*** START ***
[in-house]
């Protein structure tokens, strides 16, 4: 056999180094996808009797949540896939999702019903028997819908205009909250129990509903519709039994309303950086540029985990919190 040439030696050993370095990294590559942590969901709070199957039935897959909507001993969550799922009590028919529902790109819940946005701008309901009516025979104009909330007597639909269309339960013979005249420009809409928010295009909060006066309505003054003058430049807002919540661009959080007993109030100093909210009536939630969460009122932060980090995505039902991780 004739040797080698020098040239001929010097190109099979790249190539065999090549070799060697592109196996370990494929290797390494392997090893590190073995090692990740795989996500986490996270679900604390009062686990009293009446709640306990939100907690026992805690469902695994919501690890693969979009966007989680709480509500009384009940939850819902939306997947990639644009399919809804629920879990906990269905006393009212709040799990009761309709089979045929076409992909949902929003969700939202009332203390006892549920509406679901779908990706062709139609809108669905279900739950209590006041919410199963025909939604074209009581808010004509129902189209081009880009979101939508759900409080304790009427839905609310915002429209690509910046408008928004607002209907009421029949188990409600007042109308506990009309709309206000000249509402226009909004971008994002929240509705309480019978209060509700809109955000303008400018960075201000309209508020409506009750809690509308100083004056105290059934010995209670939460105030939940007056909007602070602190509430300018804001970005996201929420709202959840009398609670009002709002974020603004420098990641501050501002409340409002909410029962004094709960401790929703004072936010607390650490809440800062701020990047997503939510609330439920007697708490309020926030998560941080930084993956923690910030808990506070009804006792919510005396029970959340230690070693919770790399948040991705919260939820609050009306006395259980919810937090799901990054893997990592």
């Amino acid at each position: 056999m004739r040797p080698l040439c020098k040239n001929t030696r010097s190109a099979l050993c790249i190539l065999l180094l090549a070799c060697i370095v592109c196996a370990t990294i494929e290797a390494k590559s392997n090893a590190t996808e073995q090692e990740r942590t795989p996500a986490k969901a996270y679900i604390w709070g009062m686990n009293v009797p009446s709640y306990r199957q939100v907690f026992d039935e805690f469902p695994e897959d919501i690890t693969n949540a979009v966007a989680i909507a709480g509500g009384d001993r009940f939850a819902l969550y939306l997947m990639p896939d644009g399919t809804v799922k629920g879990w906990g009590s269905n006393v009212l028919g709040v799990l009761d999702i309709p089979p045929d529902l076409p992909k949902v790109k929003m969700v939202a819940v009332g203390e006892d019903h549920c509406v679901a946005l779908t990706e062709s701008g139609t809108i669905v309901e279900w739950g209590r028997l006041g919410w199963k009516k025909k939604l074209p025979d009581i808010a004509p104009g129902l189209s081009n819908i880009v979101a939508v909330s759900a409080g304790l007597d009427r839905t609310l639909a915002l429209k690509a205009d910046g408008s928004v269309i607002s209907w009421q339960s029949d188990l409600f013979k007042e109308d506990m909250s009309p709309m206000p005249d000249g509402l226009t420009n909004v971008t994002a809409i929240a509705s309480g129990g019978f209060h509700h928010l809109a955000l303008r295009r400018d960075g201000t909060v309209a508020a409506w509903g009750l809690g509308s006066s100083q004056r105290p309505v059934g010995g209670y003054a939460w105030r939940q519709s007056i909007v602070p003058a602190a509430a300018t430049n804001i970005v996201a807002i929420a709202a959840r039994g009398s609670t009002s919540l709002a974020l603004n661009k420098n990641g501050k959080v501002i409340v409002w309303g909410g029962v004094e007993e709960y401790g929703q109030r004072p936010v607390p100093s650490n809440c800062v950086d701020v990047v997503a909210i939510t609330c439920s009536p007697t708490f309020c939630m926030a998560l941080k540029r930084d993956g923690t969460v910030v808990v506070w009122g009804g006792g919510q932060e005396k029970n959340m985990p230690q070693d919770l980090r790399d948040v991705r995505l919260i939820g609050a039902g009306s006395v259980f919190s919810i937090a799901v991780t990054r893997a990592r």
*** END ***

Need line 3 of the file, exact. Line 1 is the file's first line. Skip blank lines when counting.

């Amino acid at each position: 056999m004739r040797p080698l040439c020098k040239n001929t030696r010097s190109a099979l050993c790249i190539l065999l180094l090549a070799c060697i370095v592109c196996a370990t990294i494929e290797a390494k590559s392997n090893a590190t996808e073995q090692e990740r942590t795989p996500a986490k969901a996270y679900i604390w709070g009062m686990n009293v009797p009446s709640y306990r199957q939100v907690f026992d039935e805690f469902p695994e897959d919501i690890t693969n949540a979009v966007a989680i909507a709480g509500g009384d001993r009940f939850a819902l969550y939306l997947m990639p896939d644009g399919t809804v799922k629920g879990w906990g009590s269905n006393v009212l028919g709040v799990l009761d999702i309709p089979p045929d529902l076409p992909k949902v790109k929003m969700v939202a819940v009332g203390e006892d019903h549920c509406v679901a946005l779908t990706e062709s701008g139609t809108i669905v309901e279900w739950g209590r028997l006041g919410w199963k009516k025909k939604l074209p025979d009581i808010a004509p104009g129902l189209s081009n819908i880009v979101a939508v909330s759900a409080g304790l007597d009427r839905t609310l639909a915002l429209k690509a205009d910046g408008s928004v269309i607002s209907w009421q339960s029949d188990l409600f013979k007042e109308d506990m909250s009309p709309m206000p005249d000249g509402l226009t420009n909004v971008t994002a809409i929240a509705s309480g129990g019978f209060h509700h928010l809109a955000l303008r295009r400018d960075g201000t909060v309209a508020a409506w509903g009750l809690g509308s006066s100083q004056r105290p309505v059934g010995g209670y003054a939460w105030r939940q519709s007056i909007v602070p003058a602190a509430a300018t430049n804001i970005v996201a807002i929420a709202a959840r039994g009398s609670t009002s919540l709002a974020l603004n661009k420098n990641g501050k959080v501002i409340v409002w309303g909410g029962v004094e007993e709960y401790g929703q109030r004072p936010v607390p100093s650490n809440c800062v950086d701020v990047v997503a909210i939510t609330c439920s009536p007697t708490f309020c939630m926030a998560l941080k540029r930084d993956g923690t969460v910030v808990v506070w009122g009804g006792g919510q932060e005396k029970n959340m985990p230690q070693d919770l980090r790399d948040v991705r995505l919260i939820g609050a039902g009306s006395v259980f919190s919810i937090a799901v991780t990054r893997a990592r």